Blockbuster Video to Declare Bankruptcy In September
Remember these guys? That’s when Blockbuster was on top. No more.
Enter Netflix, the giant killer. From the L.A. Times:
After dominating the home video rental business for more than a decade and struggling to survive in recent years against upstarts Netflix and Redbox, Blockbuster Inc. is preparing to file for bankruptcy next month, according to people who have been briefed on the matter.
Executives from Blockbuster and its senior debt holders last week held meetings with the six major movie studios to discuss their intention to enter a “pre-planned” bankruptcy in mid-September, said several people familiar with the situation who requested anonymity due to the sensitivity of ongoing talks.
Blockbuster is hoping to use its time in Chapter 11 to restructure a crippling debt load of nearly $1 billion and escape leases on 500 or more of it 3,425 stores in the U.S. Maintaining the support of Hollywood’s film studios during the process will be critical so that Blockbuster can continue to rely upon an uninterrupted supply of new DVDs.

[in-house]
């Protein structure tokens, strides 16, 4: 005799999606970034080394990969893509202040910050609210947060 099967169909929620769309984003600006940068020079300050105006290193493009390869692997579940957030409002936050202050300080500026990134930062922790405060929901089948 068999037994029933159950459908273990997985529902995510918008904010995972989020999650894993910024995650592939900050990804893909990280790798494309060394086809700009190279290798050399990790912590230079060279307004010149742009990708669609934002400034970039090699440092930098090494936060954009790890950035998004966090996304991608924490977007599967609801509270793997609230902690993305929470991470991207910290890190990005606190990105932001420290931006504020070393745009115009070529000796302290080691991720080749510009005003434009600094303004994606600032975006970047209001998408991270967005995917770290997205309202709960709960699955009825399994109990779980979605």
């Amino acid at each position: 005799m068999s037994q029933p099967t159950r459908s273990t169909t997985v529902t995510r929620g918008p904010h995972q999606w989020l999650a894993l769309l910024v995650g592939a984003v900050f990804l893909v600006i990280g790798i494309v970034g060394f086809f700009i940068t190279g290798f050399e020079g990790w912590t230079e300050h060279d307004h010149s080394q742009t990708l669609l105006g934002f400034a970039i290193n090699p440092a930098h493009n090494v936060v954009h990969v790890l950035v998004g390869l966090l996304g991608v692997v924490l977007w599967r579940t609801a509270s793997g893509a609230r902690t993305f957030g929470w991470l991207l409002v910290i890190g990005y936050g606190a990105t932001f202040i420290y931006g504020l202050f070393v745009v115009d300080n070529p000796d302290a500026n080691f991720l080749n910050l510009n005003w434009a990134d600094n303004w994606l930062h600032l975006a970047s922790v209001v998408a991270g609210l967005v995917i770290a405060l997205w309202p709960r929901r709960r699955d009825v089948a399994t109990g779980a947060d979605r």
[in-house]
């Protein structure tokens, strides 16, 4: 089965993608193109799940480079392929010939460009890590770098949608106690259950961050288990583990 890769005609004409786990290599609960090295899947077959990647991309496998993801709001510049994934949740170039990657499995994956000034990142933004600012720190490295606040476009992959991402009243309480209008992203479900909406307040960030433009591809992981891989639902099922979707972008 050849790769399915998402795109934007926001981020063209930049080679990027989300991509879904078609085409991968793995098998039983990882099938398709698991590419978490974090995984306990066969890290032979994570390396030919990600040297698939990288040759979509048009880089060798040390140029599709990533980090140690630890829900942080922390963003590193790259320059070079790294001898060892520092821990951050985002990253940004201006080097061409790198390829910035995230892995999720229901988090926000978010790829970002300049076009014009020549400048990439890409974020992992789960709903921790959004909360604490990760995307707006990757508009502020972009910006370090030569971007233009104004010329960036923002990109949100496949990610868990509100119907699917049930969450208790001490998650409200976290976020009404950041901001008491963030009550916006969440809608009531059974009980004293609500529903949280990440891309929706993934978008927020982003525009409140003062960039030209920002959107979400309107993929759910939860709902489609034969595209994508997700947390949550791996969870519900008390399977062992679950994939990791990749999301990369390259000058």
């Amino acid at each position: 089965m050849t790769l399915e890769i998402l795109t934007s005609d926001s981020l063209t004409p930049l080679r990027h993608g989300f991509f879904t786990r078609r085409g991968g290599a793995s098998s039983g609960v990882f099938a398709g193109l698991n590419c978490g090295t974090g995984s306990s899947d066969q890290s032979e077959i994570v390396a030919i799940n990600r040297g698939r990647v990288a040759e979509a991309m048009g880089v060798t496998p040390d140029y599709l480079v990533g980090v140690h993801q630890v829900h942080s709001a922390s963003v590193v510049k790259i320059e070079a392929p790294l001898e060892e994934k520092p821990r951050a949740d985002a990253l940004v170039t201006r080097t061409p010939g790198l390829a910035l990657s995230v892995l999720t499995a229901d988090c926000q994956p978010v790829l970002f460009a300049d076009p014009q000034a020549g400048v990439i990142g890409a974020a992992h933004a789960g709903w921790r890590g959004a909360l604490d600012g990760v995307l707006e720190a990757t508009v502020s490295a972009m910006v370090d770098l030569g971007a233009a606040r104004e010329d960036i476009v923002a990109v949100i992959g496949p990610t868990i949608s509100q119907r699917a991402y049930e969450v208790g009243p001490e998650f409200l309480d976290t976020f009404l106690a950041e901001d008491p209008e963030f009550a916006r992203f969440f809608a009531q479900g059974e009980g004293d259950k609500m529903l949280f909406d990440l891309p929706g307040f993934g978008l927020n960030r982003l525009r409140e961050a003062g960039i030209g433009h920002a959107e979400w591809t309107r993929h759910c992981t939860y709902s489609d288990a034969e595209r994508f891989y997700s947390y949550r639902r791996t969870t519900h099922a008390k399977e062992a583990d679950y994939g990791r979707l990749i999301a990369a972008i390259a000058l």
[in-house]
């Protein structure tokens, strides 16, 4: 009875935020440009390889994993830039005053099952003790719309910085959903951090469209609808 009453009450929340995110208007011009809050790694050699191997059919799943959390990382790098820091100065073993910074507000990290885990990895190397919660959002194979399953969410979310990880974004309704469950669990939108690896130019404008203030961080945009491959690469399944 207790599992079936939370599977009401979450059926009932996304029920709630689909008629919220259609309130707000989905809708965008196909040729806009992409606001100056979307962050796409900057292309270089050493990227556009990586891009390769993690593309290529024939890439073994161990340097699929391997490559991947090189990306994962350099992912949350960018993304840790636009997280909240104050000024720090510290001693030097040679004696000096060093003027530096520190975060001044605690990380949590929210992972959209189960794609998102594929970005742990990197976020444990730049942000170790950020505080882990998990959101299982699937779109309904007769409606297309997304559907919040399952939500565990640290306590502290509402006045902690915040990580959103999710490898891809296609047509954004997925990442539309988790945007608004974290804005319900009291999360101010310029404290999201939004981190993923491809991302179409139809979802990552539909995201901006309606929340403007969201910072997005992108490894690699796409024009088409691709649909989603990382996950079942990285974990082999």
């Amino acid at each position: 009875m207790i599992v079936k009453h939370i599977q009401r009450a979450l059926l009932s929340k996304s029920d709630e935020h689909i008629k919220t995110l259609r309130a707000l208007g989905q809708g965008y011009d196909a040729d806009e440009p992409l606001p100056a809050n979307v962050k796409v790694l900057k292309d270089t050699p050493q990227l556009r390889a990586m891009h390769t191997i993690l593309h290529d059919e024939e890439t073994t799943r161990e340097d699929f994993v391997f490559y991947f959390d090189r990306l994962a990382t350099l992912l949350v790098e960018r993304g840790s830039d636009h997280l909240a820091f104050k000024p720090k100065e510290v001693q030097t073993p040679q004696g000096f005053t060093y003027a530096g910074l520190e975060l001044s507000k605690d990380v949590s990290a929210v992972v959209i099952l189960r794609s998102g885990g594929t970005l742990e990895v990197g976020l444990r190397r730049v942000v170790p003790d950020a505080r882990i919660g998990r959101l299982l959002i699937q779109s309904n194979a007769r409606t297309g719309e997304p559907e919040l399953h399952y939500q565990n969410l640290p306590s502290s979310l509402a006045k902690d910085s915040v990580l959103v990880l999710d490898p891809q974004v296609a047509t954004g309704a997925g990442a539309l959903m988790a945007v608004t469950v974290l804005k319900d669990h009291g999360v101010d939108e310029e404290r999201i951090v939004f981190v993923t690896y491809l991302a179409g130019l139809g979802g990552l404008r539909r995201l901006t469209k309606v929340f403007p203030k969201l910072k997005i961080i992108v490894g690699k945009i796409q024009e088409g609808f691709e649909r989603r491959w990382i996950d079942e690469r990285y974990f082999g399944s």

The employees suffer too, you know. Especially people just starting out in the workplace. And those who are lessors to the chain will lose out on rents.
If it successfully exits bankruptcy, Blockbuster has told Hollywood studios, it hopes to grow through non-retail initiatives. Kiosk manufacturer NCR Corp., for instance, has already deployed about 6,000 Blockbuster-branded kiosks that, like Redbox, rent DVDs for $1 per night.
The company also hopes to expand its presence in the still nascent digital distribution space, through which a growing number of customers are downloading or streaming movies on computers, Internet-connected televisions, and mobile phones.
Most studios are believed to be supportive of Blockbuster’s efforts, as they want to see it remain in business as a viable competitor to Netflix and Redbox, particularly since the formerly second-largest DVD rental store, Hollywood Video parent firm Movie Gallery Inc., went out of business in April.
But there are still some issues to be resolved, including the company’s desire to continue offering movies from all the studios on the same day they go on sale. Fox, Universal and Warner have all instituted a 28-day window on rentals through Redbox and Netflix.
The studios would likely be protected from any significant losses on payments Blockbuster might owe them at the time it files for bankruptcy under the proposed plan. But they would lose revenue from any stores shut down.
My sister’s been using Netflix for a while. She loves it. Me, I go for the used DVDs, and cable, if accessible. And the library.
It would be interesting to see how this all works out–and whether some new behemoth rises from these ashes.